Tutoring Toolkit: Tools to Strengthen Your Tutoring Program
This toolkit features informative articles, program overviews, printable forms and resource lists to help the nonprofit tutoring program director recruit, train, inform and equip tutors.
Project Development Tools
These brief lists suggest possible topics for discussion in tutoring interviews and training sessions. Use these suggestions directly in your interviews and training plan, or as a basis for developing your own creative formats.
1. Possible Interview Questions for Volunteer Tutors
This tool can help you and potential tutors evaluate whether tutoring is an area in which the volunteer can use his gifts, abilities and experiences.
2. Potential Training Topics for Volunteer Tutors
Good tutor training is essential to the success of your program. This tool will assist you to determine which topics should be addressed in training sessions for volunteers.
3. Quality Standards for After School Programs (NEW)
The National After School Association has convened hundreds of practitioners and educators and defined 36 quality standards for after school programs. This document lists them in brief; a much more detailed version of the standards is available in book form from the Association.
Project Implementation Tools
The following articles, helpful tips, and tutoring program and manual overviews will help you identify program needs, build and improve your program, and work effectively with your program’s volunteer tutors.
1. Articles and Power Point Presentations
2. Helpful tips
These resources offer ready-to-use information related to such topics as intellectual development in children, suggested student activities and reading lists, and ways to show appreciation to volunteer tutors.
Field Goals, a manual for tutors
The Field Goals manual provides a collection of goals and objectives that will help tutors establish effective tutoring plans for students. Read this article to find out more.
4. Model Programs and Curricula
Whether your youth tutoring program has been two months or twenty years in practice, you can gain insight and inspiration for your tutoring plan through these best-practice models of youth tutoring programs.
- YET Center programs
YET (Youth Education for Tomorrow) Centers, part of the Community-Serving Ministries program of Public/Private Ventures, provide daily, non-religious literacy instruction to children in the Philadelphia area. Learn more about YET Centers in this instructive overview.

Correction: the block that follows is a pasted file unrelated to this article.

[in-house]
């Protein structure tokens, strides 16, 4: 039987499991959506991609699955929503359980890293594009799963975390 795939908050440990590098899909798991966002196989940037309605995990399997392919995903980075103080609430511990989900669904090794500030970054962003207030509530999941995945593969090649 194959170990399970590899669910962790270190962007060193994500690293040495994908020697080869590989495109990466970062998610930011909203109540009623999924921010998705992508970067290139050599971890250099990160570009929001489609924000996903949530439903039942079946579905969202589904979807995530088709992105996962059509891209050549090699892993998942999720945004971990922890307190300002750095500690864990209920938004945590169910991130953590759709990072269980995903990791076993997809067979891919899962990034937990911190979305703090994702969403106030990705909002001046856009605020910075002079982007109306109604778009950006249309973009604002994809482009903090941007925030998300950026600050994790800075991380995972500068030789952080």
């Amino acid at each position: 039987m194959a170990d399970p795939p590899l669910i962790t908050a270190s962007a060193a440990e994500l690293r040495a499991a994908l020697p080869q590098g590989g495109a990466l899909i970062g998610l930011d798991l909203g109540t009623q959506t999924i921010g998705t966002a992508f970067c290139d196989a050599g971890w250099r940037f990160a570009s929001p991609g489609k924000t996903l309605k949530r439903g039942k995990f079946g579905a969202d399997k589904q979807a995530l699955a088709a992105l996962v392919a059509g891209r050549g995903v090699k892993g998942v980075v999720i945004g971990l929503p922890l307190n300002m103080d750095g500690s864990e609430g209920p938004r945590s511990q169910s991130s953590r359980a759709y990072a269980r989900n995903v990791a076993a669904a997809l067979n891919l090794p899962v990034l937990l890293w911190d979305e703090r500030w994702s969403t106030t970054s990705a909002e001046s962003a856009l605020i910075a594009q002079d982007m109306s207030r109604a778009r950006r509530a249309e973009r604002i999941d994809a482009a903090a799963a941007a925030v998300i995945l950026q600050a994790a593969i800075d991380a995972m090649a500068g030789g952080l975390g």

- Curriculum Guide from the Children's Defense Fund
This after-school reading program is an especially helpful model for those interested in reaching out to black and Latino children. Read this article for more information about the curriculum, its contents and its philosophy.
- S.P.A.R.K. Peer Tutoring Project
The S.P.A.R.K. peer tutoring program stems from a similar successful program based in Wisconsin. This article describes the program and how to use the corresponding resources to train high school-age peer tutors.
Project Evaluation Tools
Print these convenient downloadable forms and use them to gather useful feedback from volunteer tutors, the students they tutor, and the tutees’ parents.
1. Sample Volunteer Tutor Year-End Self-Evaluation
Evaluation is an important part of any tutoring program to assess the progress of the program and its participants. You can distribute this form to help tutors assess their own performance and to determine how tutors feel about their work.
2. Sample Tutee Year-End Self-Evaluation
This tool will help you to ascertain students’ own perceptions of how they are doing in a tutoring program.
3. Sample Parent Evaluation
Tutors can use this form to obtain input from parents about the impact of a current tutoring program on their children’s academic performance, and about any helpful ideas they may have that can enhance the tutors' success with their children.
4. Sample Tutor Evaluation of Tutee
This tool will enable tutors to review their work with students and provide feedback to tutoring program leaders regarding the students’ progress.
5. Self-Assessment for Parents: How Well Do You Support Your Child’s Learning? (NEW)
This checklist from the National Coalition for African American Parent Involvement in Education will help parents identify many ways they can be supporting their child’s learning.
Need more help with your tutoring program? These recommended books, manuals and Web sites will help you find the information you’re looking for.
After-School Curriculum Guide, published by Children’s Defense Fund
Field Goals, published by the National Center for Training and Educational Assistance (NCTEA)
Growing A Volunteer Tutor Program: Engaging Communities to Support Schools, published by Northwest Regional Educational Laboratory
KidREACH After-School Academic Mentoring Manual, published by World Vision
S.P.A.R.K. Peer Tutoring Handbook and Training Manual, published by Empowering Youth, Inc.
Tutoring: Learning by Helping, by Elizabeth Sabrinsky Foster
Tutoring Matters, by Jerome Rabow, Tiffani Chin and Nima Rahimian